A pro-Russian Japanese senator visited Moscow, a first since the beginning of the invasion of Ukraine by Russia last year and which took the Japanese government by surprise, which criticized Tuesday, October 3, this personal initiative.
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The Russian Foreign Ministry reported a one-on-one meeting on Monday between Deputy Foreign Minister Andrei Rudenko and Muneo Suzuki, a senator from the opposition populist Japan Innovation Party.
The government has not been informed by Muneo Suzuki of his visit to Russia," Japanese government spokesman Hirokazu Matsuno said at a regular press briefing on Tuesday. Tokyo has strongly condemned Russia's invasion of Ukraine from the beginning and has adopted sanctions against Moscow like its Western allies.
Japan advises its citizens against travelling to Russia
Japan therefore advises all its citizens not to travel to Russia "for any reason," said Japanese Foreign Minister Yoko Kamikawa, suggesting that this instruction also applies to parliamentarians.
We are not in a position to comment on the reason for Senator Muneo Suzuki's visit to Russia and the details of his agenda," Kamikawa added.
The senator left Sunday for Moscow "for an inspection trip," his secretary Shinji Akamatsu said Tuesday, adding that he was making the trip "in the name of his own vision of the national interest." But the move also embarrasses his own party, which has said it plans to summon Muneo Suzuki on his return to explain himself.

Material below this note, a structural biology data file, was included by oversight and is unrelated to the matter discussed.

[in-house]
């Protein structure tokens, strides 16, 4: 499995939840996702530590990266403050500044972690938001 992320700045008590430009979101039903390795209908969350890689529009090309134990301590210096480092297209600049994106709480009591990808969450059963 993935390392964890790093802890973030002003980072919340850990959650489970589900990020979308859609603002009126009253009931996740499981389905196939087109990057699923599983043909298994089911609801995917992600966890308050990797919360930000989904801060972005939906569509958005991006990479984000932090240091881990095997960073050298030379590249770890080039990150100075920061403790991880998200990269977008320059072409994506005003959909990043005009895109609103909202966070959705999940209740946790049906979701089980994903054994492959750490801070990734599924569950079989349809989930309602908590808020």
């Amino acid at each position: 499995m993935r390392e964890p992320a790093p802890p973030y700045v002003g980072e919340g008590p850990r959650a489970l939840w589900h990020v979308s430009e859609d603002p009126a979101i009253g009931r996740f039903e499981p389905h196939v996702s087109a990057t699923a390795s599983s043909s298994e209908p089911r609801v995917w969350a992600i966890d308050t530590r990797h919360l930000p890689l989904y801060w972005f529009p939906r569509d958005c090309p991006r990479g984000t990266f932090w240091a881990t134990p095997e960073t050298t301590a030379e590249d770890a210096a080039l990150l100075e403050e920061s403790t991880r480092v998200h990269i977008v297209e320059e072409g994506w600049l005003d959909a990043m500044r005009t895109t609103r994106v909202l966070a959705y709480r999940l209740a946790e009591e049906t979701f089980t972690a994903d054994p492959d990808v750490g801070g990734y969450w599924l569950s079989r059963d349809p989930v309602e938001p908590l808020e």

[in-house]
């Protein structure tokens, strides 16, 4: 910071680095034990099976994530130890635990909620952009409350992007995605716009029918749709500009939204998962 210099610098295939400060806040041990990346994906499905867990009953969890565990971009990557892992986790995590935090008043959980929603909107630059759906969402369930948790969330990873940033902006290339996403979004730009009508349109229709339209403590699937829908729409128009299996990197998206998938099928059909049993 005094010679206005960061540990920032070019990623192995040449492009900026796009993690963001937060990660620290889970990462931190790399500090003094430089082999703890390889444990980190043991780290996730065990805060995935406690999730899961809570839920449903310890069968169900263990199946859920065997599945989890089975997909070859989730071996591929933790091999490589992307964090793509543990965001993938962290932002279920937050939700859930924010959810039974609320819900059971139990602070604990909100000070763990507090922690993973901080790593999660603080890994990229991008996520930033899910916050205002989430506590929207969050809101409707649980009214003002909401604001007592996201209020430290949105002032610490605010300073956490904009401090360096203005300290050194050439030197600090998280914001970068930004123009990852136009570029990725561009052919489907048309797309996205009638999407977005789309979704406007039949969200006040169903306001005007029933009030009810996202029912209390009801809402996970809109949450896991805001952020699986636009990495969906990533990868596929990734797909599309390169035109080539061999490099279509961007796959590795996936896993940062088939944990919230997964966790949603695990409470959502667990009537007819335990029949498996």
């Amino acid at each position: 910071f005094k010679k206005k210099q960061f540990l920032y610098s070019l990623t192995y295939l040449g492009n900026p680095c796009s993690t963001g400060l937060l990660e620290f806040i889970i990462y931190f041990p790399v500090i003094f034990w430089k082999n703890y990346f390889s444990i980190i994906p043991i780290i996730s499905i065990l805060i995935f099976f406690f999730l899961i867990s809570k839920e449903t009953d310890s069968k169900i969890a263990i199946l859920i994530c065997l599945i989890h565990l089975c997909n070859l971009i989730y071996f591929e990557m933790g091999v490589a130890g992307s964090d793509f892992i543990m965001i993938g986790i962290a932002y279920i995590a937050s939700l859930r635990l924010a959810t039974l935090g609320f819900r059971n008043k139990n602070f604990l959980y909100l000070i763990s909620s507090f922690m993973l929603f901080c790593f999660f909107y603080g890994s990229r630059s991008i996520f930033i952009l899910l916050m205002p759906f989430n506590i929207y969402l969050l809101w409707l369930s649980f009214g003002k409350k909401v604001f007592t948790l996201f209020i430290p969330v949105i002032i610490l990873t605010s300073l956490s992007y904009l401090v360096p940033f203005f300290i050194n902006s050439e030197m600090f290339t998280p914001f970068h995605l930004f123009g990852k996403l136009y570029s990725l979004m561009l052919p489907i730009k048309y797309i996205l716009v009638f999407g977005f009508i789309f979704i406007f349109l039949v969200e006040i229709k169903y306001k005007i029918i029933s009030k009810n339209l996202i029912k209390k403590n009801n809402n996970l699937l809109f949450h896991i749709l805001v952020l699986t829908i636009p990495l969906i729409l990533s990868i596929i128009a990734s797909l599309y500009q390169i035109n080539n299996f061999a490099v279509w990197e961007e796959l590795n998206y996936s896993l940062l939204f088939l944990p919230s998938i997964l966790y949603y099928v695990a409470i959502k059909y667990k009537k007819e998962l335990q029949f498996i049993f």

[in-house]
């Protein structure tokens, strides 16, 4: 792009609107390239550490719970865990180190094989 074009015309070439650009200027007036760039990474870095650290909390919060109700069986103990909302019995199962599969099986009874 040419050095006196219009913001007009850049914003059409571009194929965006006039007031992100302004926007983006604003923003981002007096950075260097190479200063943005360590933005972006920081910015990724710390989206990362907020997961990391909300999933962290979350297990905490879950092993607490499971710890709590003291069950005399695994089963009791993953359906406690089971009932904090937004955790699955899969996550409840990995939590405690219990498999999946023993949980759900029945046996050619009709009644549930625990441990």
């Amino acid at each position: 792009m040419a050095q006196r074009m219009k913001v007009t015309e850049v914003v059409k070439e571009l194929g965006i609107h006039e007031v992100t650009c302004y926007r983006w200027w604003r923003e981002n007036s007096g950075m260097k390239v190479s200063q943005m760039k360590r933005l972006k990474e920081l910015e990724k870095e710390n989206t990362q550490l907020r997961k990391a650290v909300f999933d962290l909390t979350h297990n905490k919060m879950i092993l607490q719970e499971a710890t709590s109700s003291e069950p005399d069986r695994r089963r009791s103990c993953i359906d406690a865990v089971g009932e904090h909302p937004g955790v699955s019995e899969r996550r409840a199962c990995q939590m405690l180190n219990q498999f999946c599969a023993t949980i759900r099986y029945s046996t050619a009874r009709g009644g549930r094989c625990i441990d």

In a statement, the Russian Foreign Ministry stressed Muneo Suzuki's "important contribution" to the development of Russian-Japanese relations, while regretting that this long-standing bilateral cooperation is "today deliberately destroyed" by the sanctions against Russia adopted by Japan "to please the United States" and by "the anti-Russian orientation of the 'collective West'".
Politician with a sulphurous past
The 75-year-old Suzuki has long been known as a proponent of strengthening Russian-Japanese relations. He was also charged and convicted of corruption in the early 2000s, which forced him to leave the right-wing conservative Liberal Democratic Party (LDP), Japan's main ruling political party.
But this sulphurous past did not prevent him in the 2010s from becoming an informal diplomatic adviser to then-Japanese Prime Minister Shinzo Abe, when the latter again sought to warm ties with Moscow.